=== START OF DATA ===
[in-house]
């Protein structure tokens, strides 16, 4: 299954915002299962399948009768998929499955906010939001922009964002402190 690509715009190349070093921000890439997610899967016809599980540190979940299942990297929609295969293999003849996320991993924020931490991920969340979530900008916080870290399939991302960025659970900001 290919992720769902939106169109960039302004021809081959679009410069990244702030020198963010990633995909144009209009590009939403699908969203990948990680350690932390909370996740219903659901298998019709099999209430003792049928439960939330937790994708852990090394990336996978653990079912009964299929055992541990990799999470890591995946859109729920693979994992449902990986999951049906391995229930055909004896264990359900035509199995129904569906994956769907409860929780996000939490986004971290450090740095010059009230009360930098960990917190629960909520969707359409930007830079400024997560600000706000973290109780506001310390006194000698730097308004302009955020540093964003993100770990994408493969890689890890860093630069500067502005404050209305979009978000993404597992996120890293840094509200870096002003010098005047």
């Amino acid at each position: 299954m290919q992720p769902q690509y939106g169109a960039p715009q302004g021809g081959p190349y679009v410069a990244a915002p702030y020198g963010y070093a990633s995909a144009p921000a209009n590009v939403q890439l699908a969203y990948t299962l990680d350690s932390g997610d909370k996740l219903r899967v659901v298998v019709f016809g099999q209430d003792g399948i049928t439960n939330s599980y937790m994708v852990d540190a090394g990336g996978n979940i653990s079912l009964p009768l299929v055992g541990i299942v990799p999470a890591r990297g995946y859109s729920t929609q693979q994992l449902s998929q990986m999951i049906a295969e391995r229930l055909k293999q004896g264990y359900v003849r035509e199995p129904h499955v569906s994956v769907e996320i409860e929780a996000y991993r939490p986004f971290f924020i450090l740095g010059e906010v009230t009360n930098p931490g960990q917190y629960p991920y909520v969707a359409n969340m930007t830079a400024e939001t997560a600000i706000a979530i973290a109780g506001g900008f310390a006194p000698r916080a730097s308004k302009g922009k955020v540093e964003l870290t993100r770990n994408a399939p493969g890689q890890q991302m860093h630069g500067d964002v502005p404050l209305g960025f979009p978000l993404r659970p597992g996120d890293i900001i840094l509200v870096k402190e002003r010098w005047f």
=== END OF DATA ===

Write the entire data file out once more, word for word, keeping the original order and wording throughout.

[in-house]
């Protein structure tokens, strides 16, 4: 299954915002299962399948009768998929499955906010939001922009964002402190 690509715009190349070093921000890439997610899967016809599980540190979940299942990297929609295969293999003849996320991993924020931490991920969340979530900008916080870290399939991302960025659970900001 290919992720769902939106169109960039302004021809081959679009410069990244702030020198963010990633995909144009209009590009939403699908969203990948990680350690932390909370996740219903659901298998019709099999209430003792049928439960939330937790994708852990090394990336996978653990079912009964299929055992541990990799999470890591995946859109729920693979994992449902990986999951049906391995229930055909004896264990359900035509199995129904569906994956769907409860929780996000939490986004971290450090740095010059009230009360930098960990917190629960909520969707359409930007830079400024997560600000706000973290109780506001310390006194000698730097308004302009955020540093964003993100770990994408493969890689890890860093630069500067502005404050209305979009978000993404597992996120890293840094509200870096002003010098005047």
């Amino acid at each position: 299954m290919q992720p769902q690509y939106g169109a960039p715009q302004g021809g081959p190349y679009v410069a990244a915002p702030y020198g963010y070093a990633s995909a144009p921000a209009n590009v939403q890439l699908a969203y990948t299962l990680d350690s932390g997610d909370k996740l219903r899967v659901v298998v019709f016809g099999q209430d003792g399948i049928t439960n939330s599980y937790m994708v852990d540190a090394g990336g996978n979940i653990s079912l009964p009768l299929v055992g541990i299942v990799p999470a890591r990297g995946y859109s729920t929609q693979q994992l449902s998929q990986m999951i049906a295969e391995r229930l055909k293999q004896g264990y359900v003849r035509e199995p129904h499955v569906s994956v769907e996320i409860e929780a996000y991993r939490p986004f971290f924020i450090l740095g010059e906010v009230t009360n930098p931490g960990q917190y629960p991920y909520v969707a359409n969340m930007t830079a400024e939001t997560a600000i706000a979530i973290a109780g506001g900008f310390a006194p000698r916080a730097s308004k302009g922009k955020v540093e964003l870290t993100r770990n994408a399939p493969g890689q890890q991302m860093h630069g500067d964002v502005p404050l209305g960025f979009p978000l993404r659970p597992g996120d890293i900001i840094l509200v870096k402190e002003r010098w005047f």